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Lawyer in China to act pro bono for S’porean facing execution on drug charges

Family's lawyer in Singapore M Ravi "really happy", looking forward to working closely with new counsel

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Singapore — A lawyer in China has stepped forward to represent free of charge Siti Aslinda binte Junaidi, a Singaporean woman facing execution there for drug trafficking.

Lawyer M Ravi, who is acting pro bono here at the request of Siti Aslinda’s family, announced the offer from the lawyer in China on Facebook on Thursday (Dec 24). He said a pro bono lawyer had “stepped forward” following a report on the case by CNN.

Siti Aslinda, 35, was arrested in Shenzhen six years ago on suspicion of drug trafficking.  According to court documents, Aslinda and her partner, Singaporean Mohd Yusri bin Mohd Yussof, 44, were stopped by customs officials on Oct 24, 2015.

It was revealed that the 28 women’s handbags in their suitcases had more than 11 kgs of methamphetamine stitched into the lining. If sold by the gram, the meth could be worth more than S$220,000 (S$292,300) in the United States, said the report.

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They were offered generous commissions to transport goods from China to Cambodia by a man called Chibuzor Onwuka. Siti Aslinda would pick up goods in Guangzhou once or twice a month and take them to Phnom Penh. The goods mainly consisted of handbags, toner cartridges and women’s lingerie.

Both Siti Aslinda and Mohd Yusri denied any knowledge of the drugs.

Mohd Yusri’s sentence was suspended for two years, with the possibility of a downgrade to life imprisonment. However, Siti Aslinda has been deemed to have played a more active role in the crime. She faces execution should her final appeal prove unsuccessful.

“It has been very difficult to get a pro bono lawyer in China, and the family cannot afford to pay for one,” said Mr Ravi. “I’ve been trying to liaise with some international networks I have to get a pro bono lawyer, but her case is (moving forward), and we don’t know when it might reach the next court.”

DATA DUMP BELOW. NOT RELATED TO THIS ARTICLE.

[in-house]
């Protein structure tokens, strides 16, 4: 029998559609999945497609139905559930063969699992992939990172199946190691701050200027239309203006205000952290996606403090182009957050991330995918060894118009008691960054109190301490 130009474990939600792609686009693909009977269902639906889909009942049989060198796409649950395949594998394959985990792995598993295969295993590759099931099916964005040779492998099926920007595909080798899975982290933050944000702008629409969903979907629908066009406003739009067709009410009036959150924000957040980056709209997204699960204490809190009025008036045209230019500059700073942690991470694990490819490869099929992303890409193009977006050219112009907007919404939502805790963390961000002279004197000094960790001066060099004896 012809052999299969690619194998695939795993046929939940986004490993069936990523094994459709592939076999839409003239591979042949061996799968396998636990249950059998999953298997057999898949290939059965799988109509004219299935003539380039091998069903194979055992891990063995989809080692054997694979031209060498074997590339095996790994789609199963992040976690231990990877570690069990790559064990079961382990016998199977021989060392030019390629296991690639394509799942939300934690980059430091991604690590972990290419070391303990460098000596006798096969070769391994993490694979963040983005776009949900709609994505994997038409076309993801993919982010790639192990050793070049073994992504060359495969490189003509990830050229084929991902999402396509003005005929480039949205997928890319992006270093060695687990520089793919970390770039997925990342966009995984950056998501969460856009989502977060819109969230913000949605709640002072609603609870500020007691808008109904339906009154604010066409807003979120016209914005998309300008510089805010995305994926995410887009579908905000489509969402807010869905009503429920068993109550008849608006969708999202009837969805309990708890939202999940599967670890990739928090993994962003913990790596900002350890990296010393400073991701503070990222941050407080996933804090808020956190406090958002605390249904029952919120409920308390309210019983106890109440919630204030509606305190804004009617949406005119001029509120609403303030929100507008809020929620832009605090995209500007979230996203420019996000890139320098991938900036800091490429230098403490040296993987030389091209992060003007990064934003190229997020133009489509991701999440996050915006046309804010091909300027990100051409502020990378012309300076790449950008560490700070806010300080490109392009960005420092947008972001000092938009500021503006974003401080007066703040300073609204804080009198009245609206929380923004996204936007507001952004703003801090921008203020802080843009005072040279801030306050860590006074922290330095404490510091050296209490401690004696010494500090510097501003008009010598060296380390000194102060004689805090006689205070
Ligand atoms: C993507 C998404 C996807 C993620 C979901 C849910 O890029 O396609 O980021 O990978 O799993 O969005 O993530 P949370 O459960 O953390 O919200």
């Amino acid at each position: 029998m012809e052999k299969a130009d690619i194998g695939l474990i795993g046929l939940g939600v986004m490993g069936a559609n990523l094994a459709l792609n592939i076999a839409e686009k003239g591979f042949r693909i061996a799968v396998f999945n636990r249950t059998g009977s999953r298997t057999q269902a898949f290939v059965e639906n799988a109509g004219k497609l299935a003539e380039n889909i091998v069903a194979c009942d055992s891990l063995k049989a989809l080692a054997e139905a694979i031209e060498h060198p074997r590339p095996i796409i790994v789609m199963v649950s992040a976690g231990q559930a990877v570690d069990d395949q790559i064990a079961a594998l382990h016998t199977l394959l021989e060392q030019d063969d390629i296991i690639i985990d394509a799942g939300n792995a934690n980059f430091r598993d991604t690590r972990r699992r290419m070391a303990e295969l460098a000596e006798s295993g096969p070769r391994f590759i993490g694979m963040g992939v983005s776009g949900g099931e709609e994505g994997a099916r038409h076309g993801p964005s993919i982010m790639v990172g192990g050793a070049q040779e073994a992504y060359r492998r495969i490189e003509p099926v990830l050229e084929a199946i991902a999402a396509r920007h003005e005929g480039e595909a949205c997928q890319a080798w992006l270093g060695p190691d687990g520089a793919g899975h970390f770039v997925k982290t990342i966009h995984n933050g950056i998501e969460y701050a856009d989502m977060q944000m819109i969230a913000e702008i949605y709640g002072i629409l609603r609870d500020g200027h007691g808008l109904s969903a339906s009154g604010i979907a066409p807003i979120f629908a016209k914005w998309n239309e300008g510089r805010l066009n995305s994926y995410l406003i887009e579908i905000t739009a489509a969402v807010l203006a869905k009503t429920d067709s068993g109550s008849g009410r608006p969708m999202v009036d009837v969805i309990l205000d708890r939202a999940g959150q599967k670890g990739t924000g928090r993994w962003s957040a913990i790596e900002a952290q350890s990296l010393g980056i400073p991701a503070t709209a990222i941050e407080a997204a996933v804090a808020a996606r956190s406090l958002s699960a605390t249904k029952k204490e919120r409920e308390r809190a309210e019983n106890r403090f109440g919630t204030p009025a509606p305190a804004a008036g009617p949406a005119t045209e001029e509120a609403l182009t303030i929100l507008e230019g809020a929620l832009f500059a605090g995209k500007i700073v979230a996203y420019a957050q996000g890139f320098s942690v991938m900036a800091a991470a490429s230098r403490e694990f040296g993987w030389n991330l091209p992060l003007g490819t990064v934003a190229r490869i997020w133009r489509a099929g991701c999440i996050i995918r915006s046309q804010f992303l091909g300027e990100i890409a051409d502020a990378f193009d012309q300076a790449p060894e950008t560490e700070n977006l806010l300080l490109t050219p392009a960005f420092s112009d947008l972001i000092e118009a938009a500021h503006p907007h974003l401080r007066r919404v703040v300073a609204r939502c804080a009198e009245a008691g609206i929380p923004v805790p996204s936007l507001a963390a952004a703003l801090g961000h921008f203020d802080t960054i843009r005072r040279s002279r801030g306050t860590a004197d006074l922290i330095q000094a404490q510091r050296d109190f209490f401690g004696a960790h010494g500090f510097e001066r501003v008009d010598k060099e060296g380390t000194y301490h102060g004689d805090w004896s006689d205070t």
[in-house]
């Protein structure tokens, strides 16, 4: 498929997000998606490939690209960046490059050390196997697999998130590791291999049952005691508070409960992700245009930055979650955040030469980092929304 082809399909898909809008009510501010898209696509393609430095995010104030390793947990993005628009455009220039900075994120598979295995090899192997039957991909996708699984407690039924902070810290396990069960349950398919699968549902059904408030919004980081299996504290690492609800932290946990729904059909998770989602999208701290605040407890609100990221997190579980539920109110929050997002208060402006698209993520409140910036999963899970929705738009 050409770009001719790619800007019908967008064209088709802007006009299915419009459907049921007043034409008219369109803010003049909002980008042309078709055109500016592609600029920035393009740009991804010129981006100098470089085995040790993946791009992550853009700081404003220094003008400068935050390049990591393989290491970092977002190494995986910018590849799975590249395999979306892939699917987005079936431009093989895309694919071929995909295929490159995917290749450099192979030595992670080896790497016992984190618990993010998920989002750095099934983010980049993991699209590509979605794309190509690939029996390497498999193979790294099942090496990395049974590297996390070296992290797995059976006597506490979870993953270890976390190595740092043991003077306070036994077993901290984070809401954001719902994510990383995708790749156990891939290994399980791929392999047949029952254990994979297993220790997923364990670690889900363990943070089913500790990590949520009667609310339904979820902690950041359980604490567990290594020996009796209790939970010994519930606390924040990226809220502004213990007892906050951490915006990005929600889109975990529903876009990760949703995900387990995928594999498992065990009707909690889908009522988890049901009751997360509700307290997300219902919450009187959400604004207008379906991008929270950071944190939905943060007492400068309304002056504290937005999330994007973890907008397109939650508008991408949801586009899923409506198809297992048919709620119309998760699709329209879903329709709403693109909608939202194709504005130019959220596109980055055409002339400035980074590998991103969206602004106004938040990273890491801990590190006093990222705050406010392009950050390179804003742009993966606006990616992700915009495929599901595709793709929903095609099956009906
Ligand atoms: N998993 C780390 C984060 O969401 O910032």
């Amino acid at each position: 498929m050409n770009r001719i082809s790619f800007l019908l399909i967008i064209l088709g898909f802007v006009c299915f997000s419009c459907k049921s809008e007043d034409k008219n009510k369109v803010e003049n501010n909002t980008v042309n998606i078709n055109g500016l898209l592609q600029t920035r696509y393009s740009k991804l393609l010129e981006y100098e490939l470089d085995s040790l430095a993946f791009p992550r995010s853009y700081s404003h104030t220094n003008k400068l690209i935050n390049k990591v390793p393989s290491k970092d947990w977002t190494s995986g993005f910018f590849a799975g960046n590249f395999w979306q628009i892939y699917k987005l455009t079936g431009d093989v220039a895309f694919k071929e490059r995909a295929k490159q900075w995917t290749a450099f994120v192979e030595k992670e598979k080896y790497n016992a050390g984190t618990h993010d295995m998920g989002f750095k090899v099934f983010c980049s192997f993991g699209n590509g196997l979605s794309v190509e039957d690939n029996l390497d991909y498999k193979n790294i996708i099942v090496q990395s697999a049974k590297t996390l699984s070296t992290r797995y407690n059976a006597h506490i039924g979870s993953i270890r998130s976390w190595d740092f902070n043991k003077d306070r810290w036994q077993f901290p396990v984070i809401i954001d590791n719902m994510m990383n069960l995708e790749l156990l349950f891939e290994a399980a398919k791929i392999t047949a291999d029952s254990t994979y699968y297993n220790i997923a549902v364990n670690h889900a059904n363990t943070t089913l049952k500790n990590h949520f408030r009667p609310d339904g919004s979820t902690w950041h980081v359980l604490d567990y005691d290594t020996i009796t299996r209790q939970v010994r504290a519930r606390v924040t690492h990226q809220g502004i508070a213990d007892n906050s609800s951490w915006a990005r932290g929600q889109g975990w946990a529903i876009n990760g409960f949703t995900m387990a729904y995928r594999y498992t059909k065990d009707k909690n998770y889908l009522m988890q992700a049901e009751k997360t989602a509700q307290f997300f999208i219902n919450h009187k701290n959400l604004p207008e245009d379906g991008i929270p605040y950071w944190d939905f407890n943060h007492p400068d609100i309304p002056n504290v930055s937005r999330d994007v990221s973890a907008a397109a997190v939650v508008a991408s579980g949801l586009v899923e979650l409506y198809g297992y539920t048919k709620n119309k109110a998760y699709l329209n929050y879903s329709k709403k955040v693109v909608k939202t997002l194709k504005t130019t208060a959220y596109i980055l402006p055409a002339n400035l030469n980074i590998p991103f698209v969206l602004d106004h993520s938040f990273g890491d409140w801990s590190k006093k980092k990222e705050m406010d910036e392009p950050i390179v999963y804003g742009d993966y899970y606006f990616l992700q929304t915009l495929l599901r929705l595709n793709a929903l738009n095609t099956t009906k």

“What if China suddenly decides to shoot her in weeks?”

Mr Ravi, on behalf of Carson Law Chambers, had made “frantic efforts” to secure Siti Aslinda with legal representation in China. On Dec 14, the firm submitted a legal notice to the Ministry of Foreign Affairs (MFA) for assistance on the case.

Carson Law Chambers had requested information on the date of the first verdict, why the verdict was only given after six years, the purpose of the monthly S$100 provided to Siti Aslinda for the past six years, among other details.

Photo: FB screengrab / Ravi MRavi

In his update on the case on Dec 24, Mr Ravi said: “I’m really happy to have finally found a pro bono lawyer for Aslinda in China … I’m looking to working closely with this dynamic lawyer and have Aslinda’s case properly reviewed by the Appeal Court in China.”

He added: “This is just the beginning of the fight to save Aslinda. A lot to be done.”

Mr Ravi mentioned that it is expensive to hire a lawyer in China. “Some of them asked ridiculous fees.”

This case highlights how the “death penalty targets the poor and the disadvantaged who can’t afford legal fees”, he said.

The MFA announced on Friday (Dec 25) that the two Singaporeans have been provided regular consular assistance by the Singapore Consulate-General in Guangzhou, according to a straitstimes.com report. The support included regular visits, access to medical attention, legal assistance and communication with their families to provide consular support as recently as last week. /TISG

Read related: Death by Firing – is there hope for Aslinda?

Death by Firing – is there hope for Aslinda?

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